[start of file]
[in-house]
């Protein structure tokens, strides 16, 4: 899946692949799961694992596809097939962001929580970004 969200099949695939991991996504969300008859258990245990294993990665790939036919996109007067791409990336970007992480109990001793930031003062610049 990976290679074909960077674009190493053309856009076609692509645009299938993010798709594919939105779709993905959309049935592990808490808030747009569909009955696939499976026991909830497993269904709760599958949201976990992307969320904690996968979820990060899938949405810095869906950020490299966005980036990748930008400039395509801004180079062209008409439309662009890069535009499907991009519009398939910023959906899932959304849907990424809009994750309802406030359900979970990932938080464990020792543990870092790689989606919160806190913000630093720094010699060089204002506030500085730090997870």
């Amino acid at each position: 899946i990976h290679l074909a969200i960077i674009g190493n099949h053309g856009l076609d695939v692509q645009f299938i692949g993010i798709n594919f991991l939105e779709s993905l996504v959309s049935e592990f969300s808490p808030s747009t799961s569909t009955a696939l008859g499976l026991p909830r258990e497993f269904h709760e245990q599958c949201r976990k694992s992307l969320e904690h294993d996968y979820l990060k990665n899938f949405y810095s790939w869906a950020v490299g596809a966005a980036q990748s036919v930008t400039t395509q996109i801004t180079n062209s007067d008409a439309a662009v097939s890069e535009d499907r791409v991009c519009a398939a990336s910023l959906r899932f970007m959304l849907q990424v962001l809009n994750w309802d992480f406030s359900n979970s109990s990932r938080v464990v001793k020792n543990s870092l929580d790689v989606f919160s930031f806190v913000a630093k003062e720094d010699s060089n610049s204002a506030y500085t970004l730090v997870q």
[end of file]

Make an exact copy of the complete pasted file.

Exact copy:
[in-house]
């Protein structure tokens, strides 16, 4: 899946692949799961694992596809097939962001929580970004 969200099949695939991991996504969300008859258990245990294993990665790939036919996109007067791409990336970007992480109990001793930031003062610049 990976290679074909960077674009190493053309856009076609692509645009299938993010798709594919939105779709993905959309049935592990808490808030747009569909009955696939499976026991909830497993269904709760599958949201976990992307969320904690996968979820990060899938949405810095869906950020490299966005980036990748930008400039395509801004180079062209008409439309662009890069535009499907991009519009398939910023959906899932959304849907990424809009994750309802406030359900979970990932938080464990020792543990870092790689989606919160806190913000630093720094010699060089204002506030500085730090997870």
């Amino acid at each position: 899946i990976h290679l074909a969200i960077i674009g190493n099949h053309g856009l076609d695939v692509q645009f299938i692949g993010i798709n594919f991991l939105e779709s993905l996504v959309s049935e592990f969300s808490p808030s747009t799961s569909t009955a696939l008859g499976l026991p909830r258990e497993f269904h709760e245990q599958c949201r976990k694992s992307l969320e904690h294993d996968y979820l990060k990665n899938f949405y810095s790939w869906a950020v490299g596809a966005a980036q990748s036919v930008t400039t395509q996109i801004t180079n062209s007067d008409a439309a662009v097939s890069e535009d499907r791409v991009c519009a398939a990336s910023l959906r899932f970007m959304l849907q990424v962001l809009n994750w309802d992480f406030s359900n979970s109990s990932r938080v464990v001793k020792n543990s870092l929580d790689v989606f919160s930031f806190v913000a630093k003062e720094d010699s060089n610049s204002a506030y500085t970004l730090v997870q």